My heart quickens in pace, excited yet terrified. The whispering around me becomes agitated, fearful. Is this my death? Part of me yearns to have him release free from this perverse existence, the other-

Clawed hands of flesh and alien steel roughly seize my face. With minimal effort, he could extinguish my life here and now. Please. But then I'd never see Liara or Nyari again. How selfish.

Half-heartedly, I replace my stony countenance with haughty imperiousness, my unblinking gaze hardens in icy forbidding as our lips almost meet; the same gaze which has unnerved the most insolent state leader to silencing the most reckless asari.

Sensing my unspoken contempt at his tantrum, the weathered turian's snarling subsides, scarred nose shifting in appraisal, and reluctantly, his viciously curved talons, mere inches from my eyes, slide down my cheek in silent admission of defeat.

I have bettered him. This is a game, he knows, for I am far too valuable to dispose of.

Though he commands an emotionless army of vile automatons, bloodthirsty krogan on a path to self-destruction and wronged turians, it is naught but an insignificant prestige to real power. Knowledge and understanding the universe and its many denizens and resolution through tolerance and unity.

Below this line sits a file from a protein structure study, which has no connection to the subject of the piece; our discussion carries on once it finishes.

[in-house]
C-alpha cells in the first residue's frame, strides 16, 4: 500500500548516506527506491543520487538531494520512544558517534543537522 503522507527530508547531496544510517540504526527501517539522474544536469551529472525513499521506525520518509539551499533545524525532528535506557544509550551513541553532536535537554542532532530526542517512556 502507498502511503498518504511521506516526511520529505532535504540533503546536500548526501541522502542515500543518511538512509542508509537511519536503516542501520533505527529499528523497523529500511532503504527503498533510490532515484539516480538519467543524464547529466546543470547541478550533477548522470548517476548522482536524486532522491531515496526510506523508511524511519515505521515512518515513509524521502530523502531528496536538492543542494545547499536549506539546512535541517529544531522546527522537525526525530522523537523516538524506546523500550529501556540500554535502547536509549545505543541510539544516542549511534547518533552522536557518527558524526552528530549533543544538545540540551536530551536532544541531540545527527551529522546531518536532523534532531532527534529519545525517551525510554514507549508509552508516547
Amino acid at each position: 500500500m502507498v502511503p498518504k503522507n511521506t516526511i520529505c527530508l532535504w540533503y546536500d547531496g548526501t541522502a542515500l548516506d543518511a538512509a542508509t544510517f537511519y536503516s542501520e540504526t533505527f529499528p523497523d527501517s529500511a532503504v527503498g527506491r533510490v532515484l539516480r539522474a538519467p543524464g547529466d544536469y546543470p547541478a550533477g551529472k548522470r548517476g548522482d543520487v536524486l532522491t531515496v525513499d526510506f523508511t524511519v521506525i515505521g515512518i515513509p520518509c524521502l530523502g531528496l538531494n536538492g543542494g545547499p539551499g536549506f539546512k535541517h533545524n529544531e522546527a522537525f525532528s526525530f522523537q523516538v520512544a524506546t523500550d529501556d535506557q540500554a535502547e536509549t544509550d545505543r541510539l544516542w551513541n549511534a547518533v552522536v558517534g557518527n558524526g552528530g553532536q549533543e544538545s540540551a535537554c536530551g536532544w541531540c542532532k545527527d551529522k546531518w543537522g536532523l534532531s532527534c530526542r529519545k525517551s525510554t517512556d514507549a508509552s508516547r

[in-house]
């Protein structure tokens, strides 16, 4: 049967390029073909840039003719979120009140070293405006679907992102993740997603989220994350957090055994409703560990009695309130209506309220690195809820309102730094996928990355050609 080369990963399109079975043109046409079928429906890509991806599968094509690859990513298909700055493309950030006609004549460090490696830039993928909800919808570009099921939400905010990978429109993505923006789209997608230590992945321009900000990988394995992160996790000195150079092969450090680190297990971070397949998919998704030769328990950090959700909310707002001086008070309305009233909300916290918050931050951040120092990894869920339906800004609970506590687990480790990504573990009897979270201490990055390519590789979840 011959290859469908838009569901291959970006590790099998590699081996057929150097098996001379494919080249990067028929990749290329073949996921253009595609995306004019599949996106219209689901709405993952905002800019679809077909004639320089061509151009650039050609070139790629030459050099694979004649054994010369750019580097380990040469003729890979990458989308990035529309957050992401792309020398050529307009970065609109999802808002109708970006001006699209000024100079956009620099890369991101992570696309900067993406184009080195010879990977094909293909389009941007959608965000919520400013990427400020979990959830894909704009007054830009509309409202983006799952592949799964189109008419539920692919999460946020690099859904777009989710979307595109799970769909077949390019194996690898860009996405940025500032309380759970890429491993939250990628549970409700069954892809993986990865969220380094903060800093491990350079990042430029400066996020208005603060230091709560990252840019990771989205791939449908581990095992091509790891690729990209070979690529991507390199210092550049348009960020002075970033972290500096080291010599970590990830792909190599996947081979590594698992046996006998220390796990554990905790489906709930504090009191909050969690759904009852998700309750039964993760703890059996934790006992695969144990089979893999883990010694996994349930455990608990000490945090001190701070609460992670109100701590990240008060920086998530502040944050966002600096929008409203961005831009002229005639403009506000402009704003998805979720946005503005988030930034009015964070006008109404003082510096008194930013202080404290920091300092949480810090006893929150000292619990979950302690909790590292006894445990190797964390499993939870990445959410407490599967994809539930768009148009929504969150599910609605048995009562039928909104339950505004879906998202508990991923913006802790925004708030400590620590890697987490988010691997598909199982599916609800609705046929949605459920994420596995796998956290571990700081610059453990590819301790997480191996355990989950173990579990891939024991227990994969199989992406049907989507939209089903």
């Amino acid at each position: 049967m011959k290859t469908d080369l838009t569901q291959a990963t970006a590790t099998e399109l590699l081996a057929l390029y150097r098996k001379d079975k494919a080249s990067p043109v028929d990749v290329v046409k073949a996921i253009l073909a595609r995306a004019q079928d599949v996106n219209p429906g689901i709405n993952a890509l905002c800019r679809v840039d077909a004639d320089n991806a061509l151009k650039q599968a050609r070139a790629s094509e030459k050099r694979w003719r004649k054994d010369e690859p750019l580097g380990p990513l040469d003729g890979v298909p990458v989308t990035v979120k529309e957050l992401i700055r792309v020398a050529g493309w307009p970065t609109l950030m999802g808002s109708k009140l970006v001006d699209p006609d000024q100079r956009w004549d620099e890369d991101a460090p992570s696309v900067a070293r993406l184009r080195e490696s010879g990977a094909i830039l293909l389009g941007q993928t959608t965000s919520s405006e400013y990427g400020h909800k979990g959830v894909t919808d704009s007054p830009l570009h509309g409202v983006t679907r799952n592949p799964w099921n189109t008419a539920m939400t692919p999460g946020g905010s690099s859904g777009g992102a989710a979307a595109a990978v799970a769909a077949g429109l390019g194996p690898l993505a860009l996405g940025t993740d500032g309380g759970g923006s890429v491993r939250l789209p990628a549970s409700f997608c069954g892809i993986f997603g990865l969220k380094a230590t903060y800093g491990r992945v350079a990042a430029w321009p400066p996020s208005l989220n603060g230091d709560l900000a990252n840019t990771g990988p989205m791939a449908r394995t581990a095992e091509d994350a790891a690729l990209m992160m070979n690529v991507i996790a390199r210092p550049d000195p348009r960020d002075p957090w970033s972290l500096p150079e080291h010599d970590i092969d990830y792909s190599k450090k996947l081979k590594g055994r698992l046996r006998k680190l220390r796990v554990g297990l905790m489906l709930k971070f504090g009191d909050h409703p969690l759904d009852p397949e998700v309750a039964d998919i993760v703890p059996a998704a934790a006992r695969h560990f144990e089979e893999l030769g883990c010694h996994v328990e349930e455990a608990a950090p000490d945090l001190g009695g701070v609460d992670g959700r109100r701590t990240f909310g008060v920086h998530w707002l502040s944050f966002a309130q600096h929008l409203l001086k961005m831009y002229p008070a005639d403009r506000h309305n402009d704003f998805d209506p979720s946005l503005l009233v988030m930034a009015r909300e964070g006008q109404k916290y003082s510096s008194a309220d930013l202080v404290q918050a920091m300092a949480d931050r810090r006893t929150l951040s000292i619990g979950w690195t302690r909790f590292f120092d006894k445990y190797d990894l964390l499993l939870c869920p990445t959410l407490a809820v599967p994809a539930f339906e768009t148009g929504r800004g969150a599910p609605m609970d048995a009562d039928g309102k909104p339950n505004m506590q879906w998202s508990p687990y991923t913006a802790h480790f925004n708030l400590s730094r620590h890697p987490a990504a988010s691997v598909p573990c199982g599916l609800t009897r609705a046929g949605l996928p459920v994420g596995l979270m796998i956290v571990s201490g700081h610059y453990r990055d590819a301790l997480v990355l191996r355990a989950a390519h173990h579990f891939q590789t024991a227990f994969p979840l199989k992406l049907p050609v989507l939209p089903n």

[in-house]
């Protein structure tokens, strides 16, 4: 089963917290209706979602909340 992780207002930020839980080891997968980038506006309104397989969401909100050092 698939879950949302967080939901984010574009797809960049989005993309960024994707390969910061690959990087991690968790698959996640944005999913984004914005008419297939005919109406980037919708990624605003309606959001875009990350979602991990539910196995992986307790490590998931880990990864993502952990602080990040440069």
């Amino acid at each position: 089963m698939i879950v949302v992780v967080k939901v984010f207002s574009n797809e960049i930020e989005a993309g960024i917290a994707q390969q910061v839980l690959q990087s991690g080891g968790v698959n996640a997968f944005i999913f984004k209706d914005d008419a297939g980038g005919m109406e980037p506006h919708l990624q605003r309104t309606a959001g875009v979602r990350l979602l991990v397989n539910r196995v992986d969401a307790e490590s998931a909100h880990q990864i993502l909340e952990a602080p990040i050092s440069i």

His temper reined in, the prophet's hard eyes dim in unexpected calmness, a lie as to what rages beneath.

Saren knows of my distaste for him. His intimidating unruffled manner regained, he deliberately releases his freezing grip in a slow motion to display control.

"This human must be eliminated," he states at last, his voice resuming its throaty intonation.

He studies my face intently for a moment, before spinning off sharply into the snaking bowels of the ship, his robust form quickly swallowed by shadow.

A thousand asari curses form on my tongue, but I resist the urge to lose face. Such things would be wasted on a lesser creature like him.

Still, something happens which has not happened in an age.

It feels strangely alien at first, but it makes me feel warm, as my lips slowly contort into a faint smile.

And with relief, I notice those scolding voices, rebuking me for my defiance to join them, rebuking me for my reluctance to embrace the feeling of machine-like unity that comes with indoctrination, fall silent.

Perhaps there is hope for this foolish old matriarch after all, for I feel deliciously… organic.